Convento de San Francisco

Convent in Granada

Parador De Granada
CC BY-SA 4.0 / Paradores

The Convento de San Francisco or Convent of San Francisco is currently the luxury Parador de Granada hotel, housed in a 15th-century convent in the Alhambra Complex, in Granada, Spain.

The only trace of the original garden is the water channel which crosses the floor, filling a rectangular pond. This courtyard was similar to the “patio de la acequia” of the Generalife, but on a much smaller scale.

The interior of the hotel merges the Arabic and Christian styles with classic furniture, several portraits, engravings, embroideries etc. The bedrooms are all different and offer views to the famous buildings that make up the remarkable Alhambra site.

The History of the Convento de San Francisco

The Nasrid Palacio de los infantes was built during the reign of Muhammad III (1302–1309). Following the conquest of Granada the first mass took place here on 6 January 1492, only four days after Muhammad XII of Granada (King Boabdil) surrendered.

In 1494 it was donated by the Catholic Monarchs, Ferdinand and Isabella to Franciscan friars for founding the first convent house in Granada. The monks adapted the ancient Nasrid palace for their needs. The Arab building was on one level, had two access doors and consisted of an elongated courtyard, crossed by an open canal, porticos at the ends and a viewpoint in the central axis.

The monks transformed its long courtyard into a cloister and church, and its gardens into a productive vegetable garden.  The conversion of the building to a convert caused a lot of destruction to the original building. The a main room or qubba, which was located in the central area of the building, was converted into a chapel.

It was in this chapel that the tombs of Ferdinand and Isabella, the Catholic Monarchs were temporarily located until they were moved to Granada Cathedral in 1521. In order to house the Monarchs the door of the church had to be widened, to admit the coffin of Queen Elizabeth I of Castile to enter, the gilding of the vaults of the main chapel of the church, and the works from the crypt to receive the mortal remains of the Catholic Monarchs.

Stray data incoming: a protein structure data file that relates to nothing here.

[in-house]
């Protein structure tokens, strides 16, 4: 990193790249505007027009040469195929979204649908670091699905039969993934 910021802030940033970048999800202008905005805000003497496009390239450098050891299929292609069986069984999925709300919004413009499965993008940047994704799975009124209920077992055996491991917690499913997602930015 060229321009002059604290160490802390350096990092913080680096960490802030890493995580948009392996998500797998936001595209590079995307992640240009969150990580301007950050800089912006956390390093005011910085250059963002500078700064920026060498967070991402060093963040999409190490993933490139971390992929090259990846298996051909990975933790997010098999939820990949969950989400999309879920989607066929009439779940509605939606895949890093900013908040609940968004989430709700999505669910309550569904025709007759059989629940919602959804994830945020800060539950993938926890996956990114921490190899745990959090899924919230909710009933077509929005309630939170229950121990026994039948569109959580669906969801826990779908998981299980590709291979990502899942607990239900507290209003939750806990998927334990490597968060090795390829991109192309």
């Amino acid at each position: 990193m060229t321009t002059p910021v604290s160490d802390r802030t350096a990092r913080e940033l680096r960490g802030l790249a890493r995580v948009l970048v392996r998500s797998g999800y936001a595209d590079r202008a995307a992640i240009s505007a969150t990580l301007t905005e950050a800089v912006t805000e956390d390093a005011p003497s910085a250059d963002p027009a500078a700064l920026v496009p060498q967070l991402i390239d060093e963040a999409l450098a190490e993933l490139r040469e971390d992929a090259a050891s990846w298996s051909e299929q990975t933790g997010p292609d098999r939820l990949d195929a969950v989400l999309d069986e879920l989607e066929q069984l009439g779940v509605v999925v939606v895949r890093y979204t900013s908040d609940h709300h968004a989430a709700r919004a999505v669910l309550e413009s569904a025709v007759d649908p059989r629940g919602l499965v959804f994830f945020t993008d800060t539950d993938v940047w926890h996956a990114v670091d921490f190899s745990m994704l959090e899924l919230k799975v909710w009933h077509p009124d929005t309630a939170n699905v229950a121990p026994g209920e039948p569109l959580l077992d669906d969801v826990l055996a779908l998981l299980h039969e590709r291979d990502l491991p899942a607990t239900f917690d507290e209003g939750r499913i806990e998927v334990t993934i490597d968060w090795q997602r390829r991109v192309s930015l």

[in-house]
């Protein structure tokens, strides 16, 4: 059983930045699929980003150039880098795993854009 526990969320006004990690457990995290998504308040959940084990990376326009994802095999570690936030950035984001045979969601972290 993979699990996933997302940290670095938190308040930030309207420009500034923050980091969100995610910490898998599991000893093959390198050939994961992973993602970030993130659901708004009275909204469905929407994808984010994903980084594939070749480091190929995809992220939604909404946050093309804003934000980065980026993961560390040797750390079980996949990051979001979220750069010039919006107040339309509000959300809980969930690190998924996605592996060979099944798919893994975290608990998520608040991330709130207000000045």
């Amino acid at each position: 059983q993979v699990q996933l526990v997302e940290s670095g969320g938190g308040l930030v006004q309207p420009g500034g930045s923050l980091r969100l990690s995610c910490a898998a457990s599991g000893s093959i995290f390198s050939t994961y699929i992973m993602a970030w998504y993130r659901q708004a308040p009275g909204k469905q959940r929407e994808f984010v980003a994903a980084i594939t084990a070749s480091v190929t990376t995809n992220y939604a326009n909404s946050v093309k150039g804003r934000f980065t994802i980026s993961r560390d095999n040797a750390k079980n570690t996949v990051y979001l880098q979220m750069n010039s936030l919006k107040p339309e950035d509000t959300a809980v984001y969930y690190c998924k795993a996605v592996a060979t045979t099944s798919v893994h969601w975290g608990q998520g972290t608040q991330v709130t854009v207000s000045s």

It was not until 1787, when the cloister, and the tower were built. However, to carry out these works, a large part of the Nasrid palace from the 14th century was demolished. The Tower was built in 1787, it is located to the right of the facade of the church and was attached to one of the cloister galleries. It is square in plan, with three bodies of elevation and made of brick. 

The occupation of the Alhambra by the Napoleonic troops, in the year 1810, marked the beginning of the end of the Alhambre convent. The French converted the church of Santa María into a warehouse and the Convent of San Francisco was used as accommodation for the military. The French spied, smashed and burned all the works of art, and furniture they found in their path, even melted the bells of the tower to make bullets.

The 1813 a year after Napoleans troops left the monks returned only to be kicked out in 1835, when the monastery was expropriated by the State and abandoned by the Franciscans.

The building was used as a tenement house and, finally, a donkey stable, until it fell into ruins. It was saved from demolition by a group of local intellectuals, in the early 20th century, and became a retirement home for artists.

Between 1927 and 1936  the direction of the architect Leopoldo Torres Balbás, almost all the ruins were recovered. Francisco Prieto-Moreno Pardo, undertook archaeological excavations, discovering among the remains a hammam or Arab baths belonging to the Islamic palace. He was also responsible for constructing the building that today stands as a Parador hotel.

Accessing the Convento de San Francisco

Access to this historic property will be done by going up the Calle Real de la Alhambra, in the section that starts from the Church of Santa María, passes through the Alhambra Public Baths and ends with the ex-convent of San Francisco, and one of the access doors to the Generalife compound.

The Convento de San Francisco appears in our Complete Guide to Visiting Granada!

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Visiting Convento de San Francisco

Duration: 20 minutes

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